As the world gets caught sleeping again during a horrible developing genocide, courage is again in short supply on the part of world leaders. The Armenians and Syrian Christians in Turkey in the early 20th century, the Jews in the Holocaust, Cambodia at the end of the 1970’s, Rwanda in 1994, Bosnia in the 1990’s.… Read More “The Presence of God is also called Rohingya”
Yesterday here in the US was Thanksgiving holiday, a day to gather with family and friends. Along with my family, I’m grateful this year for those that stand with the “heroes” in their lives. Those that are faithful daily to the tasks that enable them to serve others, often not in the public eye. The… Read More Thankful for the people around the “Heroes”
The news from Northern California in the United States keeps getting worse. As I write this from Switzerland, wildfires that have already devastated areas of cities like Santa Rosa continue to spread. Over 5,000 houses and other structures have been destroyed, over 40 lives lost with many more still missing. The winds have picked up… Read More A Historian is a Missionary to the Past
How do we respond when so much suffering surrounds us? This past week alone has seen a continuing potential genocide of the Rohingya Muslims in Myanmar (Burma). The United Nations estimates that over 290,000 have fled to the border district of Cox’s Bazaar in Bangladesh in the past two weeks, to join the 100,000 already… Read More Silence as ‘Negative Space’
This quote, shared by a speaker I was listening to this week, created vulnerable space for reflection: “If you live as a hermit (or alone), whose feet will you wash?” It is reportedly from St. Basil of Caesarea (329-379), or St. Basil the Great, one of the Fathers of the first four centuries of the Christian… Read More “If you live as a hermit, whose feet will you wash?”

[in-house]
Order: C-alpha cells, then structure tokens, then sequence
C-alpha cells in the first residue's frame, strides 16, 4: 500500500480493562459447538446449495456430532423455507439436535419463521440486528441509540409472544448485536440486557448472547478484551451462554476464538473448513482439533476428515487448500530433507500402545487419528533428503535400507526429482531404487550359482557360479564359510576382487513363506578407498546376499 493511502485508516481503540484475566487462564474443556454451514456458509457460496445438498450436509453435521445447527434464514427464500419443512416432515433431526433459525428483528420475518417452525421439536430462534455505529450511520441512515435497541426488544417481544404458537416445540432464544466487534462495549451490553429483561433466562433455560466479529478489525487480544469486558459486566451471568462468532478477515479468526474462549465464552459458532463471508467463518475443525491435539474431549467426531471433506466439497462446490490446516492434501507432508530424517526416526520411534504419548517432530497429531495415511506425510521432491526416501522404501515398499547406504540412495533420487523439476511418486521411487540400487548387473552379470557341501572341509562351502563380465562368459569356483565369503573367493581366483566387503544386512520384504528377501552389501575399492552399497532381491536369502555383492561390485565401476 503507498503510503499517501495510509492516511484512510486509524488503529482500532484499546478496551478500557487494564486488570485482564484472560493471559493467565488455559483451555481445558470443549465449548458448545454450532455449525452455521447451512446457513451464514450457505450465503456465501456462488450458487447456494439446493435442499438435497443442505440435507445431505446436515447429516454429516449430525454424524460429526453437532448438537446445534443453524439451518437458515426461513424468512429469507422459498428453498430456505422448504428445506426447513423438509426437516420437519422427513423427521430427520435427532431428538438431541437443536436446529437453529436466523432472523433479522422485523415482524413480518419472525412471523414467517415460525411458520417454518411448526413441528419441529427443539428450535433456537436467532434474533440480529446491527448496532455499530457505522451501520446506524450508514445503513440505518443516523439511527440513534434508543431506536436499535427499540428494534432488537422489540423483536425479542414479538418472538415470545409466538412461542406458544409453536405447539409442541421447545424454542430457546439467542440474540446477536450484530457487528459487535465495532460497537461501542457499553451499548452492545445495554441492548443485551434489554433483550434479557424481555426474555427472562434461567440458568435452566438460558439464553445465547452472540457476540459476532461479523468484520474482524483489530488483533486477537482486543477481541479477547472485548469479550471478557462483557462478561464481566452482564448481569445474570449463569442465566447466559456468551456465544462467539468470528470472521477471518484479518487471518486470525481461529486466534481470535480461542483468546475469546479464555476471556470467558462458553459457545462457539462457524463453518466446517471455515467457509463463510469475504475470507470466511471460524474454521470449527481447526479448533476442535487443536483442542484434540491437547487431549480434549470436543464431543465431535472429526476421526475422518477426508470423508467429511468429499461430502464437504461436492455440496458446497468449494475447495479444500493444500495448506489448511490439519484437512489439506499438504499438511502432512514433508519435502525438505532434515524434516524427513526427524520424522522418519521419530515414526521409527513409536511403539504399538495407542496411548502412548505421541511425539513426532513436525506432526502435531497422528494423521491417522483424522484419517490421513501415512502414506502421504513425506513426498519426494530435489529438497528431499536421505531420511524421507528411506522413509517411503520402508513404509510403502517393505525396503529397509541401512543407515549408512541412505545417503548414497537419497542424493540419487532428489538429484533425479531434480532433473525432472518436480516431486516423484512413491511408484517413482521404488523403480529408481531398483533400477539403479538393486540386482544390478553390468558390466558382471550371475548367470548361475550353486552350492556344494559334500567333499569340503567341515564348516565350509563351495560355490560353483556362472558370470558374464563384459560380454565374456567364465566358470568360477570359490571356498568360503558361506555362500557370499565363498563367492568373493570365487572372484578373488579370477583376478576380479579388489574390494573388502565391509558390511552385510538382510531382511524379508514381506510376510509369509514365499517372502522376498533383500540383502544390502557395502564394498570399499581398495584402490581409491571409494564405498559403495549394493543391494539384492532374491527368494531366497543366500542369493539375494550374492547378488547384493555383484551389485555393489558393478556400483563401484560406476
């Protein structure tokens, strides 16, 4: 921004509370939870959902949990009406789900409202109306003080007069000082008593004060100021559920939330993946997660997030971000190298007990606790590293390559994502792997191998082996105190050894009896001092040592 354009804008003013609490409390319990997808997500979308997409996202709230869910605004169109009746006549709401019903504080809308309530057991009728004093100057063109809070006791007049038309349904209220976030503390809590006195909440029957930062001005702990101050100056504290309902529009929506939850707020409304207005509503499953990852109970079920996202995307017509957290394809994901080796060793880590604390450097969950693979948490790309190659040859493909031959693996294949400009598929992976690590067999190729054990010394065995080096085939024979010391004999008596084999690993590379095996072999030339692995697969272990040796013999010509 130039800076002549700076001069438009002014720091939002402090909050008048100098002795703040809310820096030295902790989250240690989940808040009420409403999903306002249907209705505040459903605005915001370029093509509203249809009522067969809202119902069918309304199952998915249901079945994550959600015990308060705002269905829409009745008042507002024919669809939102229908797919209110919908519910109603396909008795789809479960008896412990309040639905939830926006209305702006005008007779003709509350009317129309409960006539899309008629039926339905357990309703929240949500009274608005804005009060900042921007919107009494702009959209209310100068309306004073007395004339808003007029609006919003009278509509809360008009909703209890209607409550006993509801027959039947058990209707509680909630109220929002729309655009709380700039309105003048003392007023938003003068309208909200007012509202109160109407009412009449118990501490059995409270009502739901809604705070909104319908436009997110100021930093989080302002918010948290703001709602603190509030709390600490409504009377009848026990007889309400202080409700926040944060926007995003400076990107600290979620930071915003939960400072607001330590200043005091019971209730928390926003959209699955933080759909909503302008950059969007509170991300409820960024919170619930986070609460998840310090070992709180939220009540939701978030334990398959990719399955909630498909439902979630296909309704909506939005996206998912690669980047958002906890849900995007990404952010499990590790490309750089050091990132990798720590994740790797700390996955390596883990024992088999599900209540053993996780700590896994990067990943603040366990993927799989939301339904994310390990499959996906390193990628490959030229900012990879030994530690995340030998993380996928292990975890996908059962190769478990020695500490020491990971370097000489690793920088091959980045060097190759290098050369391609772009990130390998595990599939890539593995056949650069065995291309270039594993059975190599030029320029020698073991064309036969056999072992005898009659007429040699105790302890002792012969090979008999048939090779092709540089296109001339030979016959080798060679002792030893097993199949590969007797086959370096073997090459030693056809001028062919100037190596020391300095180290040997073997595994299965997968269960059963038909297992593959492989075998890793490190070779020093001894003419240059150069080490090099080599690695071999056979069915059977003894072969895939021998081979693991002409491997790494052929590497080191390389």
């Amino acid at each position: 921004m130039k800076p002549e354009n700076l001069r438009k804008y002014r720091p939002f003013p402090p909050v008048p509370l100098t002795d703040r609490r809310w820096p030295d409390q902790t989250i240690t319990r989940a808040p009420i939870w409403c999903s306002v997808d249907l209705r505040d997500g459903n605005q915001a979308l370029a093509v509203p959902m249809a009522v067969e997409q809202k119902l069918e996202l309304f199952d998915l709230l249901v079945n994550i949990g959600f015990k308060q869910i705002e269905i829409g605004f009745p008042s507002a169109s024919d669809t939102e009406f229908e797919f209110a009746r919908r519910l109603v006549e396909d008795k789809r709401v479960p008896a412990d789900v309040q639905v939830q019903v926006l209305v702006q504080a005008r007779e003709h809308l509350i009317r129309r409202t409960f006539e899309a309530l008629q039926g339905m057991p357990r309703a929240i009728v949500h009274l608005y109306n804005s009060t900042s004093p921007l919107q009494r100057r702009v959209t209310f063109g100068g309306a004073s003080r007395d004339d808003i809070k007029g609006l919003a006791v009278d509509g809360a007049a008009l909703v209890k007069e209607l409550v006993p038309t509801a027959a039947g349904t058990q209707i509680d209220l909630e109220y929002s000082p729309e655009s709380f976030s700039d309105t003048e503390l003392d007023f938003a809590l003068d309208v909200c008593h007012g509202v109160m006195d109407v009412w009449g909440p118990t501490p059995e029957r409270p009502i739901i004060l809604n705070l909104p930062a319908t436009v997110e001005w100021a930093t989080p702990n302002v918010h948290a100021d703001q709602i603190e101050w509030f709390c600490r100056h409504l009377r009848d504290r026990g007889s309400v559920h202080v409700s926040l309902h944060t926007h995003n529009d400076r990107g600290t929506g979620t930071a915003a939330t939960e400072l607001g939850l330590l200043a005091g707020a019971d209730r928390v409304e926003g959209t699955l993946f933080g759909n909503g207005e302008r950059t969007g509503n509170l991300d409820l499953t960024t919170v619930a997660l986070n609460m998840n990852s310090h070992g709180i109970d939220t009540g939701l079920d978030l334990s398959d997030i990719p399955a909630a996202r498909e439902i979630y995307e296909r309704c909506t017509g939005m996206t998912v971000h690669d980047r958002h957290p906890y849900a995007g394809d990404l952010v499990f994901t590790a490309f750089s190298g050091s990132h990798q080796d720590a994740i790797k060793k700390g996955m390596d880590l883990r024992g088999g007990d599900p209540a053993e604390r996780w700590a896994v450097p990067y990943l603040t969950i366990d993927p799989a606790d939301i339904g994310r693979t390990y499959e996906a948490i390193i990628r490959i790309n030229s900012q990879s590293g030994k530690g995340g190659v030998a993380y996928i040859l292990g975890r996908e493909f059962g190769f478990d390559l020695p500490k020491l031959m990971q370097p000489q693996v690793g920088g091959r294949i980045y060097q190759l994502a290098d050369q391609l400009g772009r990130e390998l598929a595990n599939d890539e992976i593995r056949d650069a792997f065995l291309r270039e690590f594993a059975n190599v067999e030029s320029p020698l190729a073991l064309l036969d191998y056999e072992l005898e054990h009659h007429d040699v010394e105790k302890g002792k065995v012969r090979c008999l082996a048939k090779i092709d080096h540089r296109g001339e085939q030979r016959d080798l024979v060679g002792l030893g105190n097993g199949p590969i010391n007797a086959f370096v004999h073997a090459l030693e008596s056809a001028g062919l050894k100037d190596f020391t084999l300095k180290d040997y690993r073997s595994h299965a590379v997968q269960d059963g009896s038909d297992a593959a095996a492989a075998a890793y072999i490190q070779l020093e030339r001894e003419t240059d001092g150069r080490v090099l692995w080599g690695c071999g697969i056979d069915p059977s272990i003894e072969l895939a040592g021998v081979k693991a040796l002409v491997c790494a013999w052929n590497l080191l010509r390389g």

Recently I wrote about my trip to the very well-preserved ruins of ancient Nalanda University in the modern Northern Indian state of Bihar. (See post The Thrill of Visiting the Ruins of 7th century University of Nalanda). Nalanda thrived as an international center for education for almost 700 years, with students from over 35 nations. Primarily… Read More Were there Christians in 7th century Nalanda University?
Have you ever watched a movie on an airplane and forgot at times where you are? It happened to me last week, as I finally saw the movie Silence. I had blogged twice about the Martin Scorsese directed film in the months leading up to its release in late January this year. (See Silence: The End of… Read More Reflections on finally seeing the movie ‘Silence’
Last night here in Singapore I had the privilege to speak at the graduation of a six-week seminar called School of Transforming Business. Singapore is an epicenter helping fuel the present and future dynamism of Asia’s economies. (See my last post, in part on Singapore Treat the Stranger With Tender, Loving Care-For You Were One… Read More The Bugis and the Sogdians: Two Merchant Peoples in Asia with a Mission
Tomorrow across the USA, and perhaps globally, the movie Silence will open in broad release. I am on my way to Asia as I write this post, and hoping to see it soon. In case you missed my two previous posts on this movie, based on a book by Japanese novelist Shusako Endo, I’m expecting… Read More Is Anything Worth Dying For?
A few weeks ago I posted about an upcoming movie titled Silence. (For that post see Silence: The End of Triumphalism). I just found out that it will be out in limited release on December 23, and full release early in the new year. (Hope that will be globally and not just in the US, but not… Read More Silence Part 2: The ‘Hidden’ Japanese Christians